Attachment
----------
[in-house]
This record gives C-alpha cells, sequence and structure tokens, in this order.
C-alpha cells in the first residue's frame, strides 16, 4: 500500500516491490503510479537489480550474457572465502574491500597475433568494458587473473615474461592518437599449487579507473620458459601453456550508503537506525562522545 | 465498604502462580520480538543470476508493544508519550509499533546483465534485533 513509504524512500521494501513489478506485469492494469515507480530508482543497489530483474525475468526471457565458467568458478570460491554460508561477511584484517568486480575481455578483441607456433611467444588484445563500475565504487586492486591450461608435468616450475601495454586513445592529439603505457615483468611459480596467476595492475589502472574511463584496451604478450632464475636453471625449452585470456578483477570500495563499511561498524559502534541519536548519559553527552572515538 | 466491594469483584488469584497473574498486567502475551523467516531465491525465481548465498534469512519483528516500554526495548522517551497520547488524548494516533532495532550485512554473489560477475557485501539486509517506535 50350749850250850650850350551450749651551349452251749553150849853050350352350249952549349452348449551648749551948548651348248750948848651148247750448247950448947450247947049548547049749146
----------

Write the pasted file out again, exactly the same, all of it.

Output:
[in-house]
This record gives C-alpha cells, sequence and structure tokens, in this order.
C-alpha cells in the first residue's frame, strides 16, 4: 500500500516491490503510479537489480550474457572465502574491500597475433568494458587473473615474461592518437599449487579507473620458459601453456550508503537506525562522545 | 465498604502462580520480538543470476508493544508519550509499533546483465534485533 513509504524512500521494501513489478506485469492494469515507480530508482543497489530483474525475468526471457565458467568458478570460491554460508561477511584484517568486480575481455578483441607456433611467444588484445563500475565504487586492486591450461608435468616450475601495454586513445592529439603505457615483468611459480596467476595492475589502472574511463584496451604478450632464475636453471625449452585470456578483477570500495563499511561498524559502534541519536548519559553527552572515538 | 466491594469483584488469584497473574498486567502475551523467516531465491525465481548465498534469512519483528516500554526495548522517551497520547488524548494516533532495532550485512554473489560477475557485501539486509517506535 50350749850250850650850350551450749651551349452251749553150849853050350352350249952549349452348449551648749551948548651348248750948848651148247750448247950448947450247947049548547049749146